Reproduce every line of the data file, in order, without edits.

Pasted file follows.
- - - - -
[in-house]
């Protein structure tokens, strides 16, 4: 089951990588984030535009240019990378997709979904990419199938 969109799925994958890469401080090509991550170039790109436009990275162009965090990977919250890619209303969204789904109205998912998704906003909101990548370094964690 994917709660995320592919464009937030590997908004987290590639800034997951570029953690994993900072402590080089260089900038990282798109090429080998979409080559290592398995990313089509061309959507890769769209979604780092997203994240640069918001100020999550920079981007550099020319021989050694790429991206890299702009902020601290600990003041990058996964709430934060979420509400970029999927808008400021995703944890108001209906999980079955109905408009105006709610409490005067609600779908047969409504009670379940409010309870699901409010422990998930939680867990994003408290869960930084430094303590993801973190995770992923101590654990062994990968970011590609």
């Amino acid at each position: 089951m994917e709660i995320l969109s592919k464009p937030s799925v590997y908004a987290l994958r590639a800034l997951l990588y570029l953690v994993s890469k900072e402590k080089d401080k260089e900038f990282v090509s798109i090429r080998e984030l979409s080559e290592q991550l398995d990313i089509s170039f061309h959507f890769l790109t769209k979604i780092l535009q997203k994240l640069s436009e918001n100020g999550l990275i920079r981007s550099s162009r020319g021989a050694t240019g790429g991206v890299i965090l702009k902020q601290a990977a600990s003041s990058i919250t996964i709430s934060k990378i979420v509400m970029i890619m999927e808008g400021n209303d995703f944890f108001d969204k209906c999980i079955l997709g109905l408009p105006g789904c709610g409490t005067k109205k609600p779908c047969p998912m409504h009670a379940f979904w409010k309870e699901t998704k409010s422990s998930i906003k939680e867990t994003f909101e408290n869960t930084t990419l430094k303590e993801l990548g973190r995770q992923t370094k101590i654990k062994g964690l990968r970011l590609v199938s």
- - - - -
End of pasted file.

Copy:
[in-house]
């Protein structure tokens, strides 16, 4: 089951990588984030535009240019990378997709979904990419199938 969109799925994958890469401080090509991550170039790109436009990275162009965090990977919250890619209303969204789904109205998912998704906003909101990548370094964690 994917709660995320592919464009937030590997908004987290590639800034997951570029953690994993900072402590080089260089900038990282798109090429080998979409080559290592398995990313089509061309959507890769769209979604780092997203994240640069918001100020999550920079981007550099020319021989050694790429991206890299702009902020601290600990003041990058996964709430934060979420509400970029999927808008400021995703944890108001209906999980079955109905408009105006709610409490005067609600779908047969409504009670379940409010309870699901409010422990998930939680867990994003408290869960930084430094303590993801973190995770992923101590654990062994990968970011590609």
């Amino acid at each position: 089951m994917e709660i995320l969109s592919k464009p937030s799925v590997y908004a987290l994958r590639a800034l997951l990588y570029l953690v994993s890469k900072e402590k080089d401080k260089e900038f990282v090509s798109i090429r080998e984030l979409s080559e290592q991550l398995d990313i089509s170039f061309h959507f890769l790109t769209k979604i780092l535009q997203k994240l640069s436009e918001n100020g999550l990275i920079r981007s550099s162009r020319g021989a050694t240019g790429g991206v890299i965090l702009k902020q601290a990977a600990s003041s990058i919250t996964i709430s934060k990378i979420v509400m970029i890619m999927e808008g400021n209303d995703f944890f108001d969204k209906c999980i079955l997709g109905l408009p105006g789904c709610g409490t005067k109205k609600p779908c047969p998912m409504h009670a379940f979904w409010k309870e699901t998704k409010s422990s998930i906003k939680e867990t994003f909101e408290n869960t930084t990419l430094k303590e993801l990548g973190r995770q992923t370094k101590i654990k062994g964690l990968r970011l590609v199938s």